Von Daniken believes, for example, that ancient Egyptians had neither the intelligence nor the tools to create the pyramids at Giza -- thus they must have been made by aliens. Similar claims have been made about the Mayan pyramids in Central America and the giant drawings in the Nazca desert of Peru; archaeologists and other scientists have long since discredited Von Daniken's theories.

The Wild Pacific program makes statements such as that "the great stone origins on Easter Island [have] vexed experts for decades: Who built these giant stone statues and how did they get there on this remote Pacific Island?"
Pharoah

Mystery of King Tut's Death Solved?

© Stan Honda/AFP/Getty Images
The mystery of King Tut's death might finally be solved, according to one scientist who argues that the secret to the young Pharaohs demise is hidden in plain sight.

Dr. Hutan Ashrafian, a lecturer and surgeon at the Imperial College London, says the key to the mystery lies in the art of the time, which depicted King Tut with highly feminine features, including enlarged breasts.

The enlarged breasts, he argues, are indicative of a condition known as gynecomastia, which, when added to a host of historical and familial evidence, indicates that Tutankhamun might have suffered and eventually died from temporal lobe epilepsy.

Ashrafian says the first clue is in the relatively early deaths of other rulers who were directly related to Tutankhamun.

"For all of them to die sequentially at younger ages is a sign of a genetic inheritance of some sort," Ashrafian said, adding "you could argue one of them died in battle, one of them was poisoned but none of them did die in battle. They could have been poisoned, of course, but it's very odd for sequential pharaohs who were aware that they could have been killed to be killed at such a young age."
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Discovery: Ancient Fort Aided Julius Caesar's Conquest of Gaul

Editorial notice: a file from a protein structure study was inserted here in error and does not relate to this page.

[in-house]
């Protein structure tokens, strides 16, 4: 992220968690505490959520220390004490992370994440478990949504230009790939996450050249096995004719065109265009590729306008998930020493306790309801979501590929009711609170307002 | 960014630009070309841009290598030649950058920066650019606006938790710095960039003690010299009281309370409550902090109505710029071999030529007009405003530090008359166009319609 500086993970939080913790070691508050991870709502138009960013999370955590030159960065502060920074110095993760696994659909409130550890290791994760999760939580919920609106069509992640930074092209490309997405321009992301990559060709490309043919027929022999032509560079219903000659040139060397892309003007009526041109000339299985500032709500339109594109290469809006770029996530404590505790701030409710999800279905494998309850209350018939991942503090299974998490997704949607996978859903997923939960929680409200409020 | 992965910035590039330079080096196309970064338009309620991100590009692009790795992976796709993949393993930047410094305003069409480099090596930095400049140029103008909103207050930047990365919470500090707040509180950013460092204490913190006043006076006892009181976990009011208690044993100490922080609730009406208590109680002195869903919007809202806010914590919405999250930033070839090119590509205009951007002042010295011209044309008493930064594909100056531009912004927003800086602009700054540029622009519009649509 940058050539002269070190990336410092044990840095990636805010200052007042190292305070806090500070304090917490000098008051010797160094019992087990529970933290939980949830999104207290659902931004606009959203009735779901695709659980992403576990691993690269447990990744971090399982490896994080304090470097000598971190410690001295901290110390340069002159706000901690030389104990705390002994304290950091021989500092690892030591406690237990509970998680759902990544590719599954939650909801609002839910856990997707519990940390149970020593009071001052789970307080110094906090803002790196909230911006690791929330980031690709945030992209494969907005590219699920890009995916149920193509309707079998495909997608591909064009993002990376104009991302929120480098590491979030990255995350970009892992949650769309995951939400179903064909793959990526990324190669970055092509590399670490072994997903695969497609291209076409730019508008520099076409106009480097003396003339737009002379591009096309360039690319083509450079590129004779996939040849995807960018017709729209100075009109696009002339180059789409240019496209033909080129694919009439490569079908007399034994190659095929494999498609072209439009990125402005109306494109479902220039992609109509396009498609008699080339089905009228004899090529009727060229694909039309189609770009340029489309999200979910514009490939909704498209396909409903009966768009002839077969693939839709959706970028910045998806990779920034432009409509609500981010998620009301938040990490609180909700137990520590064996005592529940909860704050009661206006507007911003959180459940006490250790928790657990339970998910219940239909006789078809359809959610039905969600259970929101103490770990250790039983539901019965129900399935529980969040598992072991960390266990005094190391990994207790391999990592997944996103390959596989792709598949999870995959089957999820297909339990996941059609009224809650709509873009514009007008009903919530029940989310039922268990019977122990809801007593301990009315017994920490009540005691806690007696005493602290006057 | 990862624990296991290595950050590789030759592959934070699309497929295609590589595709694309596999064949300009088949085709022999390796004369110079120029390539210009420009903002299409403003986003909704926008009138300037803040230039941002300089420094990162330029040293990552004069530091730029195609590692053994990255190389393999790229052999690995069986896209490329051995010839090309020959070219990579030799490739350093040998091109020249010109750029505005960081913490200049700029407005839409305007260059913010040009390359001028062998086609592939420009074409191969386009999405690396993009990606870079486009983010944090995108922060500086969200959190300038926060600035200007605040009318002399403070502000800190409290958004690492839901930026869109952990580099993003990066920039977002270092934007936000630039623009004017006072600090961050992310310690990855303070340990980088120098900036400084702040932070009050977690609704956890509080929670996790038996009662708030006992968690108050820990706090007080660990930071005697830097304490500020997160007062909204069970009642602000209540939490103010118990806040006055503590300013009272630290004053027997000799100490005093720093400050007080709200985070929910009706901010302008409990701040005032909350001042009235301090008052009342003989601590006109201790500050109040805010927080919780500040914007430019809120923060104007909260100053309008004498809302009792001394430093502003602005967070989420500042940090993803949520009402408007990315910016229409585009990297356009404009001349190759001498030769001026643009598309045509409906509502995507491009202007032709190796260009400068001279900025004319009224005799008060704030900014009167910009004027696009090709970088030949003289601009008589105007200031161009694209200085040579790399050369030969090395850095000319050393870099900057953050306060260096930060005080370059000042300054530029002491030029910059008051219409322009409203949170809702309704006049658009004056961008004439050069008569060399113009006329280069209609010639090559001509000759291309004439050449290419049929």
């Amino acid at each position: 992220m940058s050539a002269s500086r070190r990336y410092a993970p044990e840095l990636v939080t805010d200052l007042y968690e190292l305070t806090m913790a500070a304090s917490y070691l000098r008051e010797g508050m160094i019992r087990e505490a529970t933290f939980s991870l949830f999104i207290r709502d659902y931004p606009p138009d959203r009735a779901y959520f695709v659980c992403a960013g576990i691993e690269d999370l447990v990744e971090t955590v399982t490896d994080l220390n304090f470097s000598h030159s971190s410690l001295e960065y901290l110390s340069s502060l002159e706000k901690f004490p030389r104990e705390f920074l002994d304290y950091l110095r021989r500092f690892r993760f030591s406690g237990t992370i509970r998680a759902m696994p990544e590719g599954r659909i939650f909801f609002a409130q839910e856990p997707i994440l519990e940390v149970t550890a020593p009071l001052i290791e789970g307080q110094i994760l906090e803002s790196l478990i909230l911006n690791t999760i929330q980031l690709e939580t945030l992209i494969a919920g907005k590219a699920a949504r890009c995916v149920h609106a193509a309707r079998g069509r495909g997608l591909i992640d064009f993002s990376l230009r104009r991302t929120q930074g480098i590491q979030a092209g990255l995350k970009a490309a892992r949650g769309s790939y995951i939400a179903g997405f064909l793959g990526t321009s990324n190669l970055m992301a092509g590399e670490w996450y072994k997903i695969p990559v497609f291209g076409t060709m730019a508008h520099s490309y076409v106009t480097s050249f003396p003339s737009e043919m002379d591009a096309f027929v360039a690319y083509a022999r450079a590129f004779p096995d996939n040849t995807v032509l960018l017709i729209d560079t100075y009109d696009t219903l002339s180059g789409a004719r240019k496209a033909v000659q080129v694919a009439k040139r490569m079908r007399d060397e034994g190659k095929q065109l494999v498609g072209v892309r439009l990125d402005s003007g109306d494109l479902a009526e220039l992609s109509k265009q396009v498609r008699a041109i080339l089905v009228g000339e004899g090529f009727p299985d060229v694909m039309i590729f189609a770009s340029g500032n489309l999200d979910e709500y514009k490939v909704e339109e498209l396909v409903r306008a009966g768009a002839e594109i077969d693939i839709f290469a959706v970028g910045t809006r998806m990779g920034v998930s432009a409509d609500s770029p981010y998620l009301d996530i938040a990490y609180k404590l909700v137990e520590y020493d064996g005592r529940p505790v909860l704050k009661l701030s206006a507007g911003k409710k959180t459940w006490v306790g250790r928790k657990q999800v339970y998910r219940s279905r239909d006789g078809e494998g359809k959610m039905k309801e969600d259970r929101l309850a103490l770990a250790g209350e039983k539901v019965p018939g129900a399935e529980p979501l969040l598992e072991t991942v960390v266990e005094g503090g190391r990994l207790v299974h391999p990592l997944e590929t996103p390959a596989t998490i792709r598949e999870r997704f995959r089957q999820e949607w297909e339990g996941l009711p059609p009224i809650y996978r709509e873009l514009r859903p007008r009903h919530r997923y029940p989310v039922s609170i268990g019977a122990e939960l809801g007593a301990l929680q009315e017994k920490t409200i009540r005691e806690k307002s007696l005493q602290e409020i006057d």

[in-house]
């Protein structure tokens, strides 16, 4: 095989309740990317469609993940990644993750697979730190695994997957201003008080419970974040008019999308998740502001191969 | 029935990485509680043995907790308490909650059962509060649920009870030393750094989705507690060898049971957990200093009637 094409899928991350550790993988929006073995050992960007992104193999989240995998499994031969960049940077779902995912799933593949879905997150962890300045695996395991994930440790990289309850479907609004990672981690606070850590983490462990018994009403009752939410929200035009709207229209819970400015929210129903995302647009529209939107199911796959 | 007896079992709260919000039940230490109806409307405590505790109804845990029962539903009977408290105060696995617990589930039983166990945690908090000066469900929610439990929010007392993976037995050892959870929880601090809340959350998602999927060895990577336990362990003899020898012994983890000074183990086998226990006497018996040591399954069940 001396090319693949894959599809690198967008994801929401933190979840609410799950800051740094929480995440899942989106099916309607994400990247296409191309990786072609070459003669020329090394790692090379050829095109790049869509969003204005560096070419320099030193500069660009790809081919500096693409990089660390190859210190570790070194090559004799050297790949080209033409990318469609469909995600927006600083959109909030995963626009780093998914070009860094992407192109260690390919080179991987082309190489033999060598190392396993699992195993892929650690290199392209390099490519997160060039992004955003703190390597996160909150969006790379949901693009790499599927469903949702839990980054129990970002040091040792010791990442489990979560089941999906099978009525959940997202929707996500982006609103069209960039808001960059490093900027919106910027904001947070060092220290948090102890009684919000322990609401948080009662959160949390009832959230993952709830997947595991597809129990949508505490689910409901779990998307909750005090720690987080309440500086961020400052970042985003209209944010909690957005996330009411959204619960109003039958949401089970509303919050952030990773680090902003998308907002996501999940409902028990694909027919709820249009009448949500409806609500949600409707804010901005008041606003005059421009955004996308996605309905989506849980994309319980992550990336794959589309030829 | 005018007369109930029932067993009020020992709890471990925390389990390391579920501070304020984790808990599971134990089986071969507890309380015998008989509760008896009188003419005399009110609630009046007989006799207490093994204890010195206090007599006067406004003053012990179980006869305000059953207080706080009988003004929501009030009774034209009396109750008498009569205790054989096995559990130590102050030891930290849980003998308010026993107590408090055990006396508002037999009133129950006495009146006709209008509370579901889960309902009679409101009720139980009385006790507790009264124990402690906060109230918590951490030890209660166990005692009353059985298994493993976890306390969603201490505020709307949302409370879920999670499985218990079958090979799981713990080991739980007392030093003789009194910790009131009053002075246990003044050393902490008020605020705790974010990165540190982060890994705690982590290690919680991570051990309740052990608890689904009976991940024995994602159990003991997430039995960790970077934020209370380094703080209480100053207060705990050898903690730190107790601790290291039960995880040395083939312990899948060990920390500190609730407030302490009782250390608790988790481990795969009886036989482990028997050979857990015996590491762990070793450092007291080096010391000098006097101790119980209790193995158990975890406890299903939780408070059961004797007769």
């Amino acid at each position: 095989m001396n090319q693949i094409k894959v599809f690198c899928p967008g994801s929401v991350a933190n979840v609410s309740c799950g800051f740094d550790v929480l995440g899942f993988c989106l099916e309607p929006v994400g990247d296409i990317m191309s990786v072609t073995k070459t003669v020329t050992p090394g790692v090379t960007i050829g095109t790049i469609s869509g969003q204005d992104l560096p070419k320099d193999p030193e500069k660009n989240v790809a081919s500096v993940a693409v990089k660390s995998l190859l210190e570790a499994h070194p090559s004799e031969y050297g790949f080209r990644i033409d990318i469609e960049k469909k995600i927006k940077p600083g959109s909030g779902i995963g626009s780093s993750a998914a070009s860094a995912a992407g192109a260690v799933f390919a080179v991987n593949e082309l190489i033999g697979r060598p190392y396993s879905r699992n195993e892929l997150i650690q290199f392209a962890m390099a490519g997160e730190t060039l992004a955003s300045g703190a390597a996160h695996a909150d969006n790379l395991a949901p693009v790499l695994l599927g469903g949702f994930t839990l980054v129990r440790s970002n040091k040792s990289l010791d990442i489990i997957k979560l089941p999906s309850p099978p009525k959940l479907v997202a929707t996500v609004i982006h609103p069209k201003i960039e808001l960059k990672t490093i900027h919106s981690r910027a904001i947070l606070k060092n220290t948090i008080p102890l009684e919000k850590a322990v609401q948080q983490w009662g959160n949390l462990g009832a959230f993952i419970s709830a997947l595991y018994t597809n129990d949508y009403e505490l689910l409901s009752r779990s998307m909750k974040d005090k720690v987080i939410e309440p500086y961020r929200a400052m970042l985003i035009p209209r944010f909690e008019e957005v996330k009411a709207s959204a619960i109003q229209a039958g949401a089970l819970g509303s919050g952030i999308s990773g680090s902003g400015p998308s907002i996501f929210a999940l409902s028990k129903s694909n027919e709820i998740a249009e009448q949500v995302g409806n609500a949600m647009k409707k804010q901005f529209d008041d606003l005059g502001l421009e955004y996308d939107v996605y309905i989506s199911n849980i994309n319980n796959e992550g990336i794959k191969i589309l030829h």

Roman Camp
© Sabine Hornung, Arno Braun
Researchers report finding the oldest Roman military fortification known in Germany to date, with the camp's exposed gateway and remains of the stone pavement shown. In gaps between these paving stones, they found numerous shoe nails from the sandals of Roman soldiers (red dots mark sites where nails were found).
Archaeologists say they've identified the oldest known Roman military fortress in Germany, likely built to house thousands of troops during Julius Caesar's conquest of Gaul in the late 50s B.C. Broken bits of Roman soldiers' sandals helped lead to the discovery.

Researchers knew about the large site - close to the German town of Hermeskeil, near the French border - since the 19th century but lacked solid evidence about what it was. Parts of the fort also had been covered up or destroyed by agricultural development.

"Some remains of the wall are still preserved in the forest, but it hadn't been possible to prove that this was indeed a Roman military camp as archaeologists and local historians had long suspected," researcher Sabine Hornung, of Johannes Gutenberg University of Mainz (JGU), said in a statement.

Hornung and her team began work on the site in March 2010, first mapping the fort's dimensions. They found that the military base was made up of a rectangular earthwork enclosure with rounded corners, covering about 45 acres (182,000 square meters). They also found an 18-acre (76,000-square-meter) annex that incorporated a spring, which may have supplied water to the troops.
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Mona Lisa Coming Back from the Grave?

Mona Lisa
© Corbis
Da Vinci's The Mona Lisa.
Lisa Gherardini is coming closer to emerging from the grave. The remains of the woman believed to have inspired Leonardo da Vinci's Mona Lisa likely are about to be exhumed by researchers.

The announcement, at a news conference in Florence, follows the discovery of another skeleton, the fourth since the bone hunt began last year -- beneath an altar in the church of the now-derelict Convent of St. Orsola.